• The 2022 survey sample of 44 farms represents about 12% of passion fruit farms reported by USDA-NASS[2] in 2017. Respondents were asked how large their farming operations were, not just for passion fruit acreage. The participating farms reported a total farm size averaging 98 acres per farm (Table 2). There are considerable variations in the individual acres reported by the participating farms. The Florida farms averaged 159.5 acres per farm, followed by California with 78 acres per farm. The farms in Puerto Rico and other states operate smaller farm sizes (Table 2).

      Table 2.  Total farm acres and acres available for expansion.

      RegionTotal farm acresnsAcres available for expansionns
      MeanStd. Dev.MeanStd. Dev.
      Florida159.5473.39.321.8
      California78.0108.53.55.2
      Puerto Rico25.439.73.74.5
      Others41.155.910.17.9
      Total98.0331.76.915.6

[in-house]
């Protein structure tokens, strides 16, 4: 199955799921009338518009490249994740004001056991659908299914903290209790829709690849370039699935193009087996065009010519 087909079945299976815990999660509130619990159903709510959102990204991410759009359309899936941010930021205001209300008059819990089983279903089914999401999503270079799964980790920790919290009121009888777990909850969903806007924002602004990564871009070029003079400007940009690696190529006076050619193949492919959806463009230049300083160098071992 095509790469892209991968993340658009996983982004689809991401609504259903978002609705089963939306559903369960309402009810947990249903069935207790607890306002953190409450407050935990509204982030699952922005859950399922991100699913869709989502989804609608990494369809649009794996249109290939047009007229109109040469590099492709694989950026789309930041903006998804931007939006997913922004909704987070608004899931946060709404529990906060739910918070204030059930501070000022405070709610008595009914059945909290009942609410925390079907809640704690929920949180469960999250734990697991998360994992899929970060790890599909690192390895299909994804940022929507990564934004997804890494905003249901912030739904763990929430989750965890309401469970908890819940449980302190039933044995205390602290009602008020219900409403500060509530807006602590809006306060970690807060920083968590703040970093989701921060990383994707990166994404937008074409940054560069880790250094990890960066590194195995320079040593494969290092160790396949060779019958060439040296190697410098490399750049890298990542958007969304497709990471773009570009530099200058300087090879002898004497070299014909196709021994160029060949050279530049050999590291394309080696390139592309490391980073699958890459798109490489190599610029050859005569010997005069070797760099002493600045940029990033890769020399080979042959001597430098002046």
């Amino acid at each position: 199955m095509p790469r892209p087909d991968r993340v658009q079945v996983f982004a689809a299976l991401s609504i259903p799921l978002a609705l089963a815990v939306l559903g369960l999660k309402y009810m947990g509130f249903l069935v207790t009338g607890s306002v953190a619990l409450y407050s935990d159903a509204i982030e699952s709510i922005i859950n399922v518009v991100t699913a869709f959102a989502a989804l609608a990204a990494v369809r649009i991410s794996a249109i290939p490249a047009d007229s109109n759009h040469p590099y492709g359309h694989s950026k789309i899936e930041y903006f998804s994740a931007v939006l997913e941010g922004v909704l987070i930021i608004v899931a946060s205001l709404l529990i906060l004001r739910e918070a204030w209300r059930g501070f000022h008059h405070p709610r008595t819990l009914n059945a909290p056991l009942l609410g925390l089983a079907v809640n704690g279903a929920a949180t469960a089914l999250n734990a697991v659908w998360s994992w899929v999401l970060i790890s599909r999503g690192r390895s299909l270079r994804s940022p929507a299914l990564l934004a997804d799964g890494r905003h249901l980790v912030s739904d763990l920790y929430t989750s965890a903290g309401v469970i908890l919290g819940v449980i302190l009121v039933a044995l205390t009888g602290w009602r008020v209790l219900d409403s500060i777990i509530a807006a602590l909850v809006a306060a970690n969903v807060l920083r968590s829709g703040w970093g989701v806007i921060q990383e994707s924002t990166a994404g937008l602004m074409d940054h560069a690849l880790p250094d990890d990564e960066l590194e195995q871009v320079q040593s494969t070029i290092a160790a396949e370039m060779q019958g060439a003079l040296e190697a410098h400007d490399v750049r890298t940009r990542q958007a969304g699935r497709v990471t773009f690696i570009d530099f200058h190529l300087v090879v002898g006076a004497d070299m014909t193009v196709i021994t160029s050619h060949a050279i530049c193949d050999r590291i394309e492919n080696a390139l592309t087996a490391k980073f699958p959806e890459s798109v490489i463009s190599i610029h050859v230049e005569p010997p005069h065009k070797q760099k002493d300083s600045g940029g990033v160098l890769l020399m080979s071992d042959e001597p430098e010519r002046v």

ns – not statistically significant (α = 0.05).

      When queried about passion fruit production alone, all states estimated room for expansion, averaging 6.9 acres per farm with as many as 10 acres envisioned for expansion.

      The average acreage dedicated to new passion fruit production rose from 1.7 acres in 2019 to 2.1 per farm in 2020 (Table 3). The average farm sizes in Florida, California, and Puerto Rico reported more new acreage devoted to passion fruit production from 2019 to 2020.

      Table 3.  New acres dedicated to passion fruit in 2019 and 2020.

      RegionAcres devoted to passion
      fruit in 2019ns
      Acres devoted to passion
      fruit in 2020ns
      MeanStd. Dev.MeanStd. Dev.
      Florida2.96.63.710.0
      California0.30.40.60.9
      Puerto Rico0.70.80.80.9
      Others0.50.00.50.0
      Total1.74.72.16.9
      ns – not statistically significant (α = 0.05).